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5 Tips For Home Practice

So here we are. At home and in need of physical and mental exercise and inspiration. Physical activity has proven to help with mental well-being and this is especially important in these times. But now the question is, how can we get going? We need inspiration and solutions to get there. Below are my 5 Tips for home practice!

Flamenco is typically thought of as an dance form that relies on sprung wood studio floors to practice. However, flamenco is an art form that is truly multifaceted and there is a great deal of flamenco that can be practiced at home. In fact, this "home" approach can give us insight to overcoming technical challenges that can be overlooked or under practiced in a regular studio setting.

Now Is The Time To Practice Adaptability

As Flamencos we need to be reminded that we are trained in adaptability. During performance we are constantly ready to improvise and adjust choreography depending on what is happening musically, or due to limitations of the performance space. Take this as inspiration into your home practice strategy.


1) Establish a Space for Practice

Lets face it, we sometimes need a push to be inspired to practice. Having a dedicated space set up that looks inviting can truly help.

  • Consider your space and make it as inviting as you can. Examine the flooring options in your home. Think about optional mirrors, adding a yoga mat, a wooden board, maybe bring in some plants for ambiance, lighting. (I personally practice with a layering of yoga mats, then a wooden board, then an industrial foot mat that is flipped upside down to have the slick rubber side exposed as the final surface. This is all held together with gorilla tape. It works for me and the industrial foot mat certainly helps for decreasing sound.)

  • Have flamenco props nearby for inspiration. Who doesn't love a prop?? Be it a fan or castanets or a hat.

  • Have music ready, try a metronome.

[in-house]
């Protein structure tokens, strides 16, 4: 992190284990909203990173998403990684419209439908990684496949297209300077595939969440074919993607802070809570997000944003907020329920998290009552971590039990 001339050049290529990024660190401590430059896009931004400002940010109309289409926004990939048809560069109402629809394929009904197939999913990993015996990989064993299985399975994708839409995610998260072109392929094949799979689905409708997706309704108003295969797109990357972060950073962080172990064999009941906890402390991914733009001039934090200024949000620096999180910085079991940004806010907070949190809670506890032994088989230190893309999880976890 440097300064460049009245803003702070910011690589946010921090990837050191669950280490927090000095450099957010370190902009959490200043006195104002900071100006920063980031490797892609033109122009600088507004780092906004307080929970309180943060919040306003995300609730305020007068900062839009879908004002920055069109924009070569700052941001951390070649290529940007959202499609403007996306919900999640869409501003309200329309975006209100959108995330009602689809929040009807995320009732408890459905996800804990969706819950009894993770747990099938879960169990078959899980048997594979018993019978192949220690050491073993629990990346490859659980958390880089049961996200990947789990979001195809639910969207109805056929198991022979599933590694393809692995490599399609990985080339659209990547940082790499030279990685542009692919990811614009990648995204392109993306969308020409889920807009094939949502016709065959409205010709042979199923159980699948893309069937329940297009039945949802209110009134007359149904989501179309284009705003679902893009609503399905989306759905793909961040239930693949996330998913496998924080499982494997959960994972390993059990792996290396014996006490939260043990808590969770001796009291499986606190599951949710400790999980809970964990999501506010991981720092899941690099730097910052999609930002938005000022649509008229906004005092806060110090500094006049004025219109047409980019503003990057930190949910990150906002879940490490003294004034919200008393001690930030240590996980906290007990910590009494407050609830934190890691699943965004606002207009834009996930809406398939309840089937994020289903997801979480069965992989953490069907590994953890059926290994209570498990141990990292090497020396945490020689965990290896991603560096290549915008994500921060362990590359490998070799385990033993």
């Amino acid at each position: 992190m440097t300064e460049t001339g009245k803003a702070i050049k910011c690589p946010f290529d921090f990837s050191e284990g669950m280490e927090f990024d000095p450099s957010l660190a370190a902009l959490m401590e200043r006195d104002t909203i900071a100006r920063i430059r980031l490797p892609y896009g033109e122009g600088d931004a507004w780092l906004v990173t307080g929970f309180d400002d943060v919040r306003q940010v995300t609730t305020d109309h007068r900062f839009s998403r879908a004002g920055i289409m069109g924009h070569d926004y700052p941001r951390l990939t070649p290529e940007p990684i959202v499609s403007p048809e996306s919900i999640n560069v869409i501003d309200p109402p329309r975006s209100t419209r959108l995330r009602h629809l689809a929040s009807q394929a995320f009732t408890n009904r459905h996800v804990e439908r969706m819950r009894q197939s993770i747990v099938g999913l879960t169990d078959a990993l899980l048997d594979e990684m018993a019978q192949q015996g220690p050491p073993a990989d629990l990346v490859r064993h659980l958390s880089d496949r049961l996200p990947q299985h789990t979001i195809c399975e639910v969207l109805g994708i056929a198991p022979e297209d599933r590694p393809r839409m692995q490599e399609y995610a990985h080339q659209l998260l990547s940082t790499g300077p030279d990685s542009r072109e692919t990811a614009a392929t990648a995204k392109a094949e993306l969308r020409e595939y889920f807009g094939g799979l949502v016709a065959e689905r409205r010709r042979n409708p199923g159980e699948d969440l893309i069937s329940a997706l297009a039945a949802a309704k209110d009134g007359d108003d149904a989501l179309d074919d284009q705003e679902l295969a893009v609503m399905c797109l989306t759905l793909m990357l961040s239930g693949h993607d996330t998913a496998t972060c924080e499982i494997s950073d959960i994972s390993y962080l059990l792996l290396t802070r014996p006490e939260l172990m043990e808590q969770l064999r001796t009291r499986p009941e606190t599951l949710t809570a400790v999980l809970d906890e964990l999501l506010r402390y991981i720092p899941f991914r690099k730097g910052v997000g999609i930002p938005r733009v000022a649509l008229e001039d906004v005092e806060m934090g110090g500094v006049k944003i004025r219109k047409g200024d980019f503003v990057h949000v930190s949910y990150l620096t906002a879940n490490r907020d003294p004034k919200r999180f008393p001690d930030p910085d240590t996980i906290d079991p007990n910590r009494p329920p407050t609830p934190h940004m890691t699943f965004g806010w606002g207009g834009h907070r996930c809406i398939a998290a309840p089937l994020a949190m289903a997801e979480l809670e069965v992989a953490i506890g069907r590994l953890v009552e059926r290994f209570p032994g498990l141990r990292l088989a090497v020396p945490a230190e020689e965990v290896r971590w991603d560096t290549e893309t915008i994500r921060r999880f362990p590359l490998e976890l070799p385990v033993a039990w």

• Practice your dance moves to any song you love (any genre).

  • Watch a favourite show while practicing a simple footwork drill. Don't tell anyone....but I sometimes play a TV show on my laptop and do footwork drills. ;)

2) Do What You Can

At home we are working within limitations. This can mean sound concerns with neighbours, and unsuitable flooring. Be inventive when problem solving.

  • Consider using alternate shoes (flamenco shoes are not always needed to practice). Think of all those videos on YouTube where flamenco jams break out at a house party or in the streets and shoes or a special flooring is irrelevant. Performance choices change due to circumstance. If the floor is hard we do more marking and upper body work etc.

  • Flores (hand movement) can be practiced on the couch.

  • Upper body and arm work is quiet for neighbours.

  • Time to work on palmas and rhythm. This drastically helps your dancing. Try using a click track to keep you in compás.

  • Practice turns in socks, but be careful.

  • Wrap a rubber band or a small sock around your castanets to reduce sound.

3) Balance Balance Balance

  • Work on your balancing! We never get enough time to practice balance in class. Balance is the critical skill to help you with turns and footwork....yes, remember that footwork often requires you to balance fully on one leg.

  • Think yoga. Challenge your balance in different ways that are not always typical to flamenco technique.

4) Set Flamenco Goals

  • Goals are a great motivator. Plan them out and be specific. They can be big or small and can include; practicing a different marking step each day, allotting 15 min a day to a footwork step, or studying the nuances of a certain palo like Rondeña by watching videos online. On that note....

5) Get Inspired By Watching Others

  • We do have the internet! And this means endless flamenco content. We can watch shows, classes, tutorials. So many flamenco artists are offering classes on Zoom, and going live on social media. YouTube is a place for learning. Before the internet flamencos would return from Spain with a flamenco record that would be slowly passed around the community. We now live in different times and flamenco content is abundant online.

  • Where to start? Don't get overwhelmed with the quantity of online content. Start with an artist or palo you know and then go from there. Share your favourites with others.

Practicing at home is an opportunity to be your own teacher. Analyze and listen to your own body. Figure out what helps you learn and what you need to excel. This is a valuable gift.

Be kind to yourself, celebrate success and if you get stuck, not to worry, take time to reestablish your goals and start again.


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